What's the use of collecting data if we don't maximise its potential and make it work from year to year?
By Lucy Davies, Headteacher, The Firs School, Chester
What is best practice for transferring assessment information from one year to the next? In pre-digital days I would often start the year with no data whatsoever on any one of the pupils in my class, which delayed their learning progress and made for piles and piles of unused paper data and tests neglected in cupboards somewhere! Nowadays all of our assessment data is held online, transferred to our school MIS and is seemingly impossible to get away from. However as soon as your class moves away from you and you are no longer teaching them how do you make sure that all of your hard won data continues to work for your pupils?
At The Firs we use GL Assessment’s Complete Digital Solution alongside other summative data and also daily formative assessment. Much is held online. Often class teachers also have extensive notes written in their own way that they have built up over the academic year. It's crucial that this knowledge is handed on to the next teacher in a way that makes sense and is useful. Some schools have already finished for the summer but it's never too early to plan in a strategy for next summer by thinking carefully about what has just occurred.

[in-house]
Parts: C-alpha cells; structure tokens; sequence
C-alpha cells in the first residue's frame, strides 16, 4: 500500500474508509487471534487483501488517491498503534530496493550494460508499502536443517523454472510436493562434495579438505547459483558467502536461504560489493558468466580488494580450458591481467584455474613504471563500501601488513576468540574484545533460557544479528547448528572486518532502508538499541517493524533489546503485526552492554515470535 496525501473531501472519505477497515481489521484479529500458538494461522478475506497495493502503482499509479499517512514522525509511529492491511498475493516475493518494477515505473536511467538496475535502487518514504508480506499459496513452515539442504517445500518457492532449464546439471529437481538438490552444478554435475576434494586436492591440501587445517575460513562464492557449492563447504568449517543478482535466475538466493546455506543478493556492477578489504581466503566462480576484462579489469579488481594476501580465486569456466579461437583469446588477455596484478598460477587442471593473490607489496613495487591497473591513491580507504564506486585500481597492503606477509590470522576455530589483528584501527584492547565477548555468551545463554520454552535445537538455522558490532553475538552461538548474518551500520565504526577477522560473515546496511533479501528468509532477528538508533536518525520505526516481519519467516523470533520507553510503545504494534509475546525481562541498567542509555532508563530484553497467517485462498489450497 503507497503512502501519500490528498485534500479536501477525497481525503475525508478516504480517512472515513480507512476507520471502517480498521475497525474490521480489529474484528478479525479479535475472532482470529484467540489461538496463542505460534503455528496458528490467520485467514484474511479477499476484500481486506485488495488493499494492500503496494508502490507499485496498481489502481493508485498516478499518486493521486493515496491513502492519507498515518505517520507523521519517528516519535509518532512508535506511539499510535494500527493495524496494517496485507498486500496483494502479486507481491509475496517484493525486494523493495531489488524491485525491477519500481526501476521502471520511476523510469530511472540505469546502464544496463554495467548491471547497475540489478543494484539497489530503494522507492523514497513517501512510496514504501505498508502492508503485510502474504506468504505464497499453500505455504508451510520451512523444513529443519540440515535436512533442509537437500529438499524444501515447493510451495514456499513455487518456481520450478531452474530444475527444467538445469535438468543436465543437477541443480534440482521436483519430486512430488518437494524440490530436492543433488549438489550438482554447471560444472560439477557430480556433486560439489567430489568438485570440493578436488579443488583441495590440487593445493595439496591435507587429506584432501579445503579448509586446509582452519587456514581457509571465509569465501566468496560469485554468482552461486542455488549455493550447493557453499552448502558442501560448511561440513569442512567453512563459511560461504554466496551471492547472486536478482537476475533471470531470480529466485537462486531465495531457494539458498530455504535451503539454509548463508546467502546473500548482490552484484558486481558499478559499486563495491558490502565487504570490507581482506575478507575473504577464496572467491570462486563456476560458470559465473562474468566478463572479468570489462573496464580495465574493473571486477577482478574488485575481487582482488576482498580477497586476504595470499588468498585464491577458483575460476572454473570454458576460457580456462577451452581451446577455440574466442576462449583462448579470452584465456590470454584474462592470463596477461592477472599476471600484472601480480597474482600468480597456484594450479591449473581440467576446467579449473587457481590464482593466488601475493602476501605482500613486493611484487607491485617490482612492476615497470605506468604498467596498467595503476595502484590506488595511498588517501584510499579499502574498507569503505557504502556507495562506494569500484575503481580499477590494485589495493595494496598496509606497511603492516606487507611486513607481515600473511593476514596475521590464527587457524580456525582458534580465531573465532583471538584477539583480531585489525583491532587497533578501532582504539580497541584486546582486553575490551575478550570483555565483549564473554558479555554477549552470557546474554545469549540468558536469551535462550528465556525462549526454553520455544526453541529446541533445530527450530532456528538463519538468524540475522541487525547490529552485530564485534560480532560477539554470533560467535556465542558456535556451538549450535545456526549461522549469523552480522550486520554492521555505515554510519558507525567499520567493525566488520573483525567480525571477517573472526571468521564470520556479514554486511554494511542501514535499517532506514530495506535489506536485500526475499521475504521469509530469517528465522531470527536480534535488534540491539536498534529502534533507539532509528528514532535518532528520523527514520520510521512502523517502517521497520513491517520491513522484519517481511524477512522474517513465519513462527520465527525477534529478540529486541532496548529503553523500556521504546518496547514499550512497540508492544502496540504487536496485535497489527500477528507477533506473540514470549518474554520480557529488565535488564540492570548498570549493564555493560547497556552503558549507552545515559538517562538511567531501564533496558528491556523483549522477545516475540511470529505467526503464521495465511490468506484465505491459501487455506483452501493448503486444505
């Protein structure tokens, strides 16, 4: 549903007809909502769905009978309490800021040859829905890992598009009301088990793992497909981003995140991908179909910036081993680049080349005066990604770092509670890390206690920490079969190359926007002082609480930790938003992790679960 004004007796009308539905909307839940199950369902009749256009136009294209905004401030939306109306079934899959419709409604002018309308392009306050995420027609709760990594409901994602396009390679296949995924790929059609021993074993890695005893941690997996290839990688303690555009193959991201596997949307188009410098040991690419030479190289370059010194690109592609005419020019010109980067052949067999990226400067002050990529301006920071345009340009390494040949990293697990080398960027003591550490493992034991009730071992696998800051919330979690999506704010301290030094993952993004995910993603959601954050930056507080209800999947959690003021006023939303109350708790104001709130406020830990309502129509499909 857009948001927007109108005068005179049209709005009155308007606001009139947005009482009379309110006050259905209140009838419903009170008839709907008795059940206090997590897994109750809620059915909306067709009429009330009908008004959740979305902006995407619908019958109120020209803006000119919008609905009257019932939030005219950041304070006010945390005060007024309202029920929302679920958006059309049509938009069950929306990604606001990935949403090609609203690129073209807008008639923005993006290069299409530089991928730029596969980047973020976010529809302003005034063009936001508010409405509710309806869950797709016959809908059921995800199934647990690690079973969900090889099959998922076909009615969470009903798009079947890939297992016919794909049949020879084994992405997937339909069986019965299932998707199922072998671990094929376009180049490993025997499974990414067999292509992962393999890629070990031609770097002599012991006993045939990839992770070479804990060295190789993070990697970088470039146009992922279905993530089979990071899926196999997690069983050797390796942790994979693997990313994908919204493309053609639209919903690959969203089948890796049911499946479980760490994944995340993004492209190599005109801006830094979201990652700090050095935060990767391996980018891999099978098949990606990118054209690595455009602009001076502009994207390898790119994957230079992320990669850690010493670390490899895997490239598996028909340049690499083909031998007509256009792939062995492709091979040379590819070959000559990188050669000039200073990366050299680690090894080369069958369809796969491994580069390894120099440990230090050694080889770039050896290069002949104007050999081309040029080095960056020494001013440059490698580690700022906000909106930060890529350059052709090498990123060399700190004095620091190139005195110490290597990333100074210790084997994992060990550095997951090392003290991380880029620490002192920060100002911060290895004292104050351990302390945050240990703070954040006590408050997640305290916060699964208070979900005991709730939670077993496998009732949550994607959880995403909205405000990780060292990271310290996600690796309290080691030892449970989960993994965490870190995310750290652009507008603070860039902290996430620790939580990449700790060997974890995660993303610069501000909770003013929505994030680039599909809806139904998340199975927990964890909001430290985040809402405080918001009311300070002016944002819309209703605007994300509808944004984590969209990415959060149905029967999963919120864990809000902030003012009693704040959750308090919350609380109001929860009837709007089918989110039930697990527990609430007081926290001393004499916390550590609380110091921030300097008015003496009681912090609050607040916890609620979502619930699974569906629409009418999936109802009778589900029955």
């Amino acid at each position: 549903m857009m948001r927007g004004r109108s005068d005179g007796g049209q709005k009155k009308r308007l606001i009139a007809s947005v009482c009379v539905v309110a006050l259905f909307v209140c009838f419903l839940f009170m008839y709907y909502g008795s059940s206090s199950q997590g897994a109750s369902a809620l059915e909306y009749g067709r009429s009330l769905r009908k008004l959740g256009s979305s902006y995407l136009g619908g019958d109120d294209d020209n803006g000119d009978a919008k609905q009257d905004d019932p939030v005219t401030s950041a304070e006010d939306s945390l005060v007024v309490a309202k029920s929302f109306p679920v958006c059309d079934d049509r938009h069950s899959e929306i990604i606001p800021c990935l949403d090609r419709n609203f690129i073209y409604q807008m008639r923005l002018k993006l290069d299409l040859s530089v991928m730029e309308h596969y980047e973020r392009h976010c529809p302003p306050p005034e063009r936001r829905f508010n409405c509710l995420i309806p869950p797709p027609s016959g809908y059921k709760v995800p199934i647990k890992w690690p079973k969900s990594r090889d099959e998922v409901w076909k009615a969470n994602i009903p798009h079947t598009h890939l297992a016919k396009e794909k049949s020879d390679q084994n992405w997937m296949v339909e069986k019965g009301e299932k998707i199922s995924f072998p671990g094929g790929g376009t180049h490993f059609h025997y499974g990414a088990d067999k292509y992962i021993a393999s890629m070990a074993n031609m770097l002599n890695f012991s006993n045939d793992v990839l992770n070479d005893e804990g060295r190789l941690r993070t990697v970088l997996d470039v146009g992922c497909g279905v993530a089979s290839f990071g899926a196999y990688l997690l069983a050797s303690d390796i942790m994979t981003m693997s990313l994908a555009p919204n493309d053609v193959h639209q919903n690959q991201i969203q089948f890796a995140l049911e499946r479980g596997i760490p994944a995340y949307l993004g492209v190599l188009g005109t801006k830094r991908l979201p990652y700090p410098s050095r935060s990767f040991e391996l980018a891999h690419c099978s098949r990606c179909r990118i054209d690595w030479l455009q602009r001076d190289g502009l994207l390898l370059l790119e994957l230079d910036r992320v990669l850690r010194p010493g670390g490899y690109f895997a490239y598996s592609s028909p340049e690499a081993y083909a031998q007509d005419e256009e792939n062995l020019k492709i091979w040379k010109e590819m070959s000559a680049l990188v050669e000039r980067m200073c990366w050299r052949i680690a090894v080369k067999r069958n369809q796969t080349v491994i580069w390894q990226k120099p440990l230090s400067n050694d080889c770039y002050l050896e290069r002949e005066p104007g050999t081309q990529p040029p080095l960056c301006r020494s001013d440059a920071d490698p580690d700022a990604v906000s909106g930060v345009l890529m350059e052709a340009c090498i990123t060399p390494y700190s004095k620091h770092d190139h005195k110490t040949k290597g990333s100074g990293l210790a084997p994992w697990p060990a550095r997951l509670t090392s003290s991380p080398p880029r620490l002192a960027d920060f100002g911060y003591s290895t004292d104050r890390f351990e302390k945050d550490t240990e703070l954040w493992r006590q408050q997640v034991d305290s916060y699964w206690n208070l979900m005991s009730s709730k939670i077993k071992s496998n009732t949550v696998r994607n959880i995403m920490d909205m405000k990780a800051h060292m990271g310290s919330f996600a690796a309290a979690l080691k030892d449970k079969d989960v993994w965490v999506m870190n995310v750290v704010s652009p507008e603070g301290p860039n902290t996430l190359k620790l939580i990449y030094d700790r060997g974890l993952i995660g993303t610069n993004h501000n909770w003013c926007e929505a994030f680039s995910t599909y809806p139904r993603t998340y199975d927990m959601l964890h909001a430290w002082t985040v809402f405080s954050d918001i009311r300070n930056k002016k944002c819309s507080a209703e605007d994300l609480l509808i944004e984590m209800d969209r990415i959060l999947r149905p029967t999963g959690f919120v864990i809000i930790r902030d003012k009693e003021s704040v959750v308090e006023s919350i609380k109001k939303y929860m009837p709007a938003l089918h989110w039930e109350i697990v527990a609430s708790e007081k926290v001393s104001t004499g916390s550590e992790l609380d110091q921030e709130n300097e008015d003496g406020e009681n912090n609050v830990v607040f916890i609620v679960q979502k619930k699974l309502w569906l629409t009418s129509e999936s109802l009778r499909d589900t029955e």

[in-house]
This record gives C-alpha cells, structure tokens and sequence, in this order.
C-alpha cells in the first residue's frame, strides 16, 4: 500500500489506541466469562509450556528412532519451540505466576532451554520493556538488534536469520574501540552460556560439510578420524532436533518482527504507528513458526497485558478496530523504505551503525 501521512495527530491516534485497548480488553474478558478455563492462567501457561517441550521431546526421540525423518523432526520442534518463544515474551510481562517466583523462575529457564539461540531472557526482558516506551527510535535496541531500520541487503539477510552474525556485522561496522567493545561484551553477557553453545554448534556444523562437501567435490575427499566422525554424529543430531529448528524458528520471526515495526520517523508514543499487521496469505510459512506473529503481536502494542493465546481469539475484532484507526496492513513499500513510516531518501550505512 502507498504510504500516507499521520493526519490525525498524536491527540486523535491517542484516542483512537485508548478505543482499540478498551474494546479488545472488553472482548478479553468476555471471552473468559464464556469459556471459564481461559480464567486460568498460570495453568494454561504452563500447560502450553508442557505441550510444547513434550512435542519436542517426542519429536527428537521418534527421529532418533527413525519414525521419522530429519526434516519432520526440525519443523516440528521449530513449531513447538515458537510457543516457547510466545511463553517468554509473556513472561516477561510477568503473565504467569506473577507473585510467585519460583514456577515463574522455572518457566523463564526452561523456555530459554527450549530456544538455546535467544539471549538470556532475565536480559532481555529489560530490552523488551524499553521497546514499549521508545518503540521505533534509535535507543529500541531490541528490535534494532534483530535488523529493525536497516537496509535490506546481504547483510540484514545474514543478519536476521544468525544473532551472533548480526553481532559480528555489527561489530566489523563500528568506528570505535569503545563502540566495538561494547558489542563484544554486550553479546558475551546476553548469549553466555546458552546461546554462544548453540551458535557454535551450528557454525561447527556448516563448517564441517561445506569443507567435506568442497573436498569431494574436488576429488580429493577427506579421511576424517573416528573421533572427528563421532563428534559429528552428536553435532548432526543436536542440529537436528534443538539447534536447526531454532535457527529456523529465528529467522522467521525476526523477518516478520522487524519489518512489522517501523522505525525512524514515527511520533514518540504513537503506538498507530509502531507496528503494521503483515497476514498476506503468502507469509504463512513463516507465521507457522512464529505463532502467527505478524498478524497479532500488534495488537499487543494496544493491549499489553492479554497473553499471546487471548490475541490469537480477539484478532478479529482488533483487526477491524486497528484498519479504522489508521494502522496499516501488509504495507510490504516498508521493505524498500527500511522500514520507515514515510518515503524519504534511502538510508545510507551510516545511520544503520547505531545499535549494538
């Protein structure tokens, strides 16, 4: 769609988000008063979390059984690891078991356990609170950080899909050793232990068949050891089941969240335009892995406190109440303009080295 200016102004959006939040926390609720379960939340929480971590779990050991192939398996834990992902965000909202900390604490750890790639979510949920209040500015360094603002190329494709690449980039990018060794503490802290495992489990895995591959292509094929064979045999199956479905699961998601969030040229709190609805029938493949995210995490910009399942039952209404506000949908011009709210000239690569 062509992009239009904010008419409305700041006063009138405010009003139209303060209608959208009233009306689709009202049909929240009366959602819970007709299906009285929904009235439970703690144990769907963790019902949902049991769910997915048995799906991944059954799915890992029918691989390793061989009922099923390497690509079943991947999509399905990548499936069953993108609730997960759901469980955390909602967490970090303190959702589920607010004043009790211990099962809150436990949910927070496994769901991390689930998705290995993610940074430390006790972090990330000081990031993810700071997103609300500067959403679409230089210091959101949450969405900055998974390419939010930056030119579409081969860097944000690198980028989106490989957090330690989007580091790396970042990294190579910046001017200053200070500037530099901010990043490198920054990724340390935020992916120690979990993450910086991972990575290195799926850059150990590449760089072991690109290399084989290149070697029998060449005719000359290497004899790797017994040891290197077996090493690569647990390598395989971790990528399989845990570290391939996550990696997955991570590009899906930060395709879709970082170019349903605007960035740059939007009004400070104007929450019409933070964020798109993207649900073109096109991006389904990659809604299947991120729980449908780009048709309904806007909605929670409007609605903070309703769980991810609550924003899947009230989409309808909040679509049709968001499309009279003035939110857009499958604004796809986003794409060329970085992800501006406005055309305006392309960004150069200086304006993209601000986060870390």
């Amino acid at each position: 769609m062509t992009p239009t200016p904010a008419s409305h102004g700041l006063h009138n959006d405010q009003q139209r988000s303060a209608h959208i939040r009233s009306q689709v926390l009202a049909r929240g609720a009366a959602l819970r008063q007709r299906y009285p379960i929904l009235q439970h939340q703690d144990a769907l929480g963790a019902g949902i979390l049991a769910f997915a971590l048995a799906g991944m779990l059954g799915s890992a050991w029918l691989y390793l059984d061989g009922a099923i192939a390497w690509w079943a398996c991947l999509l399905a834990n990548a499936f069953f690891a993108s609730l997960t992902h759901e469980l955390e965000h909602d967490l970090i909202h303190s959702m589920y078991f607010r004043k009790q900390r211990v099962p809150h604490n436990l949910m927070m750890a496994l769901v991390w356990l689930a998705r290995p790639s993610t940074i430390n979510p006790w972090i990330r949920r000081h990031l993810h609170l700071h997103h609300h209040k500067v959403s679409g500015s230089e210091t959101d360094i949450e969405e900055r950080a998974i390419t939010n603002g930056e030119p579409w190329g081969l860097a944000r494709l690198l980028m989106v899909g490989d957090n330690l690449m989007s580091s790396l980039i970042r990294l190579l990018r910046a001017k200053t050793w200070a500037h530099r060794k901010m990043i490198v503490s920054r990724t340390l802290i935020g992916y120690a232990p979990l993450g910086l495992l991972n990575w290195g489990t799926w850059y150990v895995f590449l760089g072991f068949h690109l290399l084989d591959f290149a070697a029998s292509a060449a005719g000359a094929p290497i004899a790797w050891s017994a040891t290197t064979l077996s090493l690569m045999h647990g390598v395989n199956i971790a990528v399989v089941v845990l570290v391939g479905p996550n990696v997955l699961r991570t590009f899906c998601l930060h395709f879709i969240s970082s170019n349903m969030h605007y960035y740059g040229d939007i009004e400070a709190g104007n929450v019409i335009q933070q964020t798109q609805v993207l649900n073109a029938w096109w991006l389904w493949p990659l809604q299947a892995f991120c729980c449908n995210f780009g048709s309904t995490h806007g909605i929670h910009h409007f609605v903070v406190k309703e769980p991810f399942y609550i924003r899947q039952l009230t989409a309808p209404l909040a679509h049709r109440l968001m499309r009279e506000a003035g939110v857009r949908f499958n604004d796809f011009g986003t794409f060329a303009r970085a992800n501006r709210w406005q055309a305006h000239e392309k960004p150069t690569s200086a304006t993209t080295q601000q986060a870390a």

Did your teachers have time, real time, to sit down and talk through their data with the next/previous teachers? How was their more informal knowledge about each pupil passed on? Is the next teacher fully aware of any outside issues which may impact a certain pupil's progress in September? What has happened to the analysis carried out by middle leaders on cross school subjects in assessments such as the Progress Tests in English, Maths and Science? Did you plan in time to discuss any trends from this analysis and how these will be tackled in the new year?
This year we still didn't have enough time to transfer information in the depth we would have liked but at least it was a planned priority. Staff meetings were cancelled earlier in the term but staff were expected to produce a middle leader report highlighting trends in their subject which have led to staff training schedules for the new year. The middle leaders will be feeding back relevant findings on one of the two INSET days at the start of term.
The second September INSET day is a new initiative; one for safeguarding and classroom set up and one for meaningful transfer of assessment data and careful planning accordingly.
In the final weeks of term staff were encouraged to visit their new class and 'get a feel' for how they learn and chat informally with both the pupils and teacher about learning styles. In the last week of term the SLT covered classes to allow teachers time to sit down and talk through individual pupils and their needs.
What's the use of collecting data if we don't maximise its potential and make it work from year to year? Think ahead and plan in a few opportunities to allow meaningful reflection and transfer of information - don't let those cupboards get full again!